The Borg travel back in time intent on preventing Earth's first contact with an alien species. Captain Picard and his crew pursue them to ensure that Zefram Cochrane makes his maiden flight reaching warp speed.
The Enterprise is diverted to the Romulan homeworld Romulus, supposedly because they want to negotiate a peace treaty. Captain Picard and his crew discover a serious threat to the Federation once Praetor Shinzon plans to attack Earth.
On the eve of retirement, Kirk and McCoy are charged with assassinating the Klingon High Chancellor and imprisoned. The Enterprise crew must help them escape to thwart a conspiracy aimed at sabotaging the last best hope for peace.
In the twenty-fourth century, the crew of the U.S.S. Enterprise NCC-1701-E has been ordered to patrol the Romulan Neutral Zone by the Federation to avoid interference with their battle against the insidious Borg. Witnessing the loss of the battle, Captain Jean-Luc Picard ignores orders and takes command of the fleet engaging the Borg. But the Borg plan to travel back into the twenty-first century through a vortex with the intention to stop Earth's first contact with an alien race (the Vulcans). Following the Borg sphere, Picard and his crew realize that they have taken over the Enterprise in order to carry out their mission. Their only chance to do away with the Borg and their seductive Queen is to make sure that Zefram Cochrane makes his famous faster-than-light travel to the stars.Written by
The eyepieces of the Borg flash the Morse code of the names of people associated with the production. See more »
While Picard, Worf and Hawke are trying to disable the "interplexing beacon" the Borg are building on top of the deflector dish, smoke or steam can be seen rising up in such a way it only can in an atmosphere. Steam/smoke would normally dissipate in a vacuum, zero gravity, in all directions, if it's not propelled, and if it is propelled "upward", then it will continue to "rise" and won't come back "down" as seen in the movie. However, all this is true if the electric charge is taken out of the equation. The steam is likely ionized (positively charged), if not for functional purposes (we know that plasma is often used in the deflector), then because of Picard's phaser fire. Picard also mentions that the dish is charged with anti-protons (negative charge), which perfectly explains why the positively charged steam is pulled back toward the dish. Plasma behavior in an unknown electromagnetic field can be complicated enough to explain all the apparent inconsistencies of its motion in space. See more »
Star Trek: First Contact represents, at least to me, the pinnacle of the Star Trek movie franchise. This film was, in my opinion, -by far- the best of the "next generation" outings, and perhaps the finest from the entire collection of silver-screen Treks.
The Borg, a futuristic race of half-man, half-machine cyborgs from the other side of the galaxy, try once again to conquer the Federation, by attacking it at it's very core, our beloved Earth. This time, however, the Borg have a "plan B" up their sleeve. After the destruction of their main vessel, they send a small group of Borg back in time to 2063, a time when Earth is vulnerable after suffering massive casualties due to World War III. Once there they intend to prevent "first contact", an event that dramatically changes the course of human history, when friendly aliens discover humankind has learned how to travel faster-than-light, and make contact with the inventor of the warp drive, Dr Zefram Cochrane.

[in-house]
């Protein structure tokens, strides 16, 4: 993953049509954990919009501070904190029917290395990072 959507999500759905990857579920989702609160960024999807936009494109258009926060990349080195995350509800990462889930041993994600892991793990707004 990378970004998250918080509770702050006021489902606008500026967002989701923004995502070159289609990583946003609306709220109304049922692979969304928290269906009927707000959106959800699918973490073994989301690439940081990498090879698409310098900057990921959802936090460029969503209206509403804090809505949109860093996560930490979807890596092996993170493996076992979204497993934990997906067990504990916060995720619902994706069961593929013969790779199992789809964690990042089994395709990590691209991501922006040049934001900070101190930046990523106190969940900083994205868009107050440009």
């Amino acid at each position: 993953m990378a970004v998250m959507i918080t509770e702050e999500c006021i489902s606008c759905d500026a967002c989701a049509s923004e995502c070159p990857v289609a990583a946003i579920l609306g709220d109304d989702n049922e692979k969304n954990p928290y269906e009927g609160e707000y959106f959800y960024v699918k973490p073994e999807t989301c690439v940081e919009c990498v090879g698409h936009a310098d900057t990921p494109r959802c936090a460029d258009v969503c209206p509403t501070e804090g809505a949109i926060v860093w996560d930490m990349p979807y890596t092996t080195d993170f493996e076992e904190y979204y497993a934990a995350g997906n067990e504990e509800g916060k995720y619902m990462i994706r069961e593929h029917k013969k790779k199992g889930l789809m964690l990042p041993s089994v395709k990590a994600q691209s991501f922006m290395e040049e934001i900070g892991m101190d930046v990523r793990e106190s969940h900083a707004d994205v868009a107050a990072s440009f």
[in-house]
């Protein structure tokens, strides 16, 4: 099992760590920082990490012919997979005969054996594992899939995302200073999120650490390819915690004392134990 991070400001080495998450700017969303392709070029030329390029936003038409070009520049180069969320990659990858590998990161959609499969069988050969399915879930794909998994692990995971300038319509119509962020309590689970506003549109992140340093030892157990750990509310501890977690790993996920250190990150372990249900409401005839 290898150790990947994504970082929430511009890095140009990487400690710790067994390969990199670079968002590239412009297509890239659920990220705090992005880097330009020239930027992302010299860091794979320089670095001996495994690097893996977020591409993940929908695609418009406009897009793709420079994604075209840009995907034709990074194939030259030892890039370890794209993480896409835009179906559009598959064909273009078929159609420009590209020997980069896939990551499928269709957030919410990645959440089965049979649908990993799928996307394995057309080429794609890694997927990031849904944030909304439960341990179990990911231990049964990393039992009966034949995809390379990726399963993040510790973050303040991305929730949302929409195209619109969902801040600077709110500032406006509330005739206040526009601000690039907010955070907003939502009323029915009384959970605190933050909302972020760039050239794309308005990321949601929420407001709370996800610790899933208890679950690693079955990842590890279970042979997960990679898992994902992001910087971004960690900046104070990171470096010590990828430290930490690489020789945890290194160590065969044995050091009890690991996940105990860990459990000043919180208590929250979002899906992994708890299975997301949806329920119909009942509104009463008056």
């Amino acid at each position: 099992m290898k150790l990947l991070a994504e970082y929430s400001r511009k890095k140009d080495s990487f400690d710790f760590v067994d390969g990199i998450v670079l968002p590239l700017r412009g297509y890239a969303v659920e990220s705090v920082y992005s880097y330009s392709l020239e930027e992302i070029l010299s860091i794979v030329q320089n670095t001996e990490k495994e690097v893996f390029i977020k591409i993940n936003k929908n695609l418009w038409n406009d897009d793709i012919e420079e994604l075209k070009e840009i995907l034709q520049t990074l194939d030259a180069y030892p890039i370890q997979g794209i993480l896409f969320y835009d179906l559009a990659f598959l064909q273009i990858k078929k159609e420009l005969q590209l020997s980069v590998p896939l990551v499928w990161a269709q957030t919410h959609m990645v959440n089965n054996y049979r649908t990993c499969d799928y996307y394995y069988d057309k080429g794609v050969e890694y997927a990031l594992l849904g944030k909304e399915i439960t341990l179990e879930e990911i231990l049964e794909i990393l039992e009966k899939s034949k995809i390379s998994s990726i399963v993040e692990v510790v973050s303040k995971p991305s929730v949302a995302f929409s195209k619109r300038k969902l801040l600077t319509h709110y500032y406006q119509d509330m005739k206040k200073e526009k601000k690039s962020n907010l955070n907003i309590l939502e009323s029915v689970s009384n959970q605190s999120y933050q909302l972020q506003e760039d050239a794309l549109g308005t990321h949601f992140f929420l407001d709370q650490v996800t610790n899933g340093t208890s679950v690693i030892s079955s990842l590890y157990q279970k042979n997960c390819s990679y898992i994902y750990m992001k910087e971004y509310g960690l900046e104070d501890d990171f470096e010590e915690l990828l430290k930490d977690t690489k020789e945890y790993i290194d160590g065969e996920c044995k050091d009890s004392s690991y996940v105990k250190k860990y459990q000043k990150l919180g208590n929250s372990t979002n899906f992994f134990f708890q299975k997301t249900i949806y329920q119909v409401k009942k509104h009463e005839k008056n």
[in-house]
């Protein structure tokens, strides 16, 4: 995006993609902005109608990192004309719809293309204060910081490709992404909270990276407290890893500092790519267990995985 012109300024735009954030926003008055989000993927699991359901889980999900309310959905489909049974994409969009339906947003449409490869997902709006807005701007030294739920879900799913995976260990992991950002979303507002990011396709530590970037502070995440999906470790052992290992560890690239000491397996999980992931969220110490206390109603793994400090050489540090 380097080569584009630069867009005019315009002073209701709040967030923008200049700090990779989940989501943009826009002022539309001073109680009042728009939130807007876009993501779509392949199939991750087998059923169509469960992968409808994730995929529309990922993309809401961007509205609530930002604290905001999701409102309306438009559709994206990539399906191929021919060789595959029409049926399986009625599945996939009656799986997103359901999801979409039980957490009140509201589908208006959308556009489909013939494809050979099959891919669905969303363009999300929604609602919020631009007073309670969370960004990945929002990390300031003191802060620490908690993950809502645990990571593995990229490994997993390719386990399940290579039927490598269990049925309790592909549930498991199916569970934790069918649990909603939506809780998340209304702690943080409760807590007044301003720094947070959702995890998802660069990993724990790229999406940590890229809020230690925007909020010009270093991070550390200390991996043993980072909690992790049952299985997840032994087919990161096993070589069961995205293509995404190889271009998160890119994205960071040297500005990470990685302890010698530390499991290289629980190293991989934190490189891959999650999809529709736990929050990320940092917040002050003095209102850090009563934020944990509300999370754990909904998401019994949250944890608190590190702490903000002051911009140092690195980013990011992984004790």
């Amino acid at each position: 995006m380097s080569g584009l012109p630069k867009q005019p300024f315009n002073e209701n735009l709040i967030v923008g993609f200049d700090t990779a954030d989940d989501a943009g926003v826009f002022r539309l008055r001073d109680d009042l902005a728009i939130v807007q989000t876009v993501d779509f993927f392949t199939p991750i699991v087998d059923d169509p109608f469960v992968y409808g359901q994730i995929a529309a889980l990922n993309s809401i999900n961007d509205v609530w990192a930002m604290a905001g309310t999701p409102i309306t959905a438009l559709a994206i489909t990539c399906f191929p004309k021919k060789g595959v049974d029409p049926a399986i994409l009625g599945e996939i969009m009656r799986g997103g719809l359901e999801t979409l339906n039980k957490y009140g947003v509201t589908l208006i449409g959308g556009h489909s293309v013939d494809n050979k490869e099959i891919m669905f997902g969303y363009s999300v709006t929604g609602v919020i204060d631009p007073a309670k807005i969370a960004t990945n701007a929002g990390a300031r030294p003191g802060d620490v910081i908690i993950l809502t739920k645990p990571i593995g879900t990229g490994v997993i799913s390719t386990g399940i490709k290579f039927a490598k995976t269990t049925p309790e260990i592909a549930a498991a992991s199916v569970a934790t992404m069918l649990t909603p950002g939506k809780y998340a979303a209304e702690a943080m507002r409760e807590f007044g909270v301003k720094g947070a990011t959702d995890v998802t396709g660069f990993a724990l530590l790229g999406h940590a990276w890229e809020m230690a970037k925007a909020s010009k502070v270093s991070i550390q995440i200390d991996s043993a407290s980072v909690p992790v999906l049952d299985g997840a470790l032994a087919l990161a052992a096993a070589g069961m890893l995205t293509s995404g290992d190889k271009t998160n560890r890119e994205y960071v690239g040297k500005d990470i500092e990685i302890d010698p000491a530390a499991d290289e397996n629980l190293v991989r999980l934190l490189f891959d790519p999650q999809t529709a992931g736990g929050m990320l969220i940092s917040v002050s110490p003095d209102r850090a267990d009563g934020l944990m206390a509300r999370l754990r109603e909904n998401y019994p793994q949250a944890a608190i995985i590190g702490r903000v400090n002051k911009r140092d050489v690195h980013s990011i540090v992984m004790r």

Of course the Enterprise crew must once again save humanity from certain destruction, by "following them back and repairing whatever damage they've done". When they reach the 21st century, however, the Borg find resistance is not so futile, and begin to take over the crippled Enterprise, deck by deck. Directing every move is the evil Borg Queen, played excellently by Alice Krige.
Patrick Stewart is, as always, fantastic as Captain Jean-Luc Picard. Stewart's background in the dramatic arts shines as he convincingly portrays a somewhat troubled and vengeful Picard, determined to destroy the insidious Borg once and for all.
The direction of Jonathan Frakes is flawless considering this film was his first attempt at directing on the big screen. In a few scenes I get the feeling that Frakes was committed to squeezing the absolute best out of Stewart, and this he did, apparently with ease (earning him the nickname "Two-Takes Frakes" from production members).
This film has it all. A well-conceived, intricate and dramatic plot, excellent acting, fantastic special effects, and real emotion on-screen. Picard's chilling "the line must be drawn here" monologue to Lily represents a scene with such dramatic quality that is rarely seen in science-fiction films. You can completely suspend disbelief and feel the anger, the pain, the sheer hunger for revenge in this broken man. You are there with him, the future of humanity is on the line, and not for a second will you think otherwise.
Whether you are a "Trekkie" or not, this is a film you will enjoy, and while there are references to previous Trek happenings in the film (such as when Picard was captured and assimilated by the Borg several years earlier), non-Trekkie's should definitely be able to follow what's going on.
All-in-all this is one of my favourite films of all time, and one that I can watch over and over and never get tired of. If you haven't seen it, why not grab a copy and check it out? I give it a well-deserved 9 out of 10.
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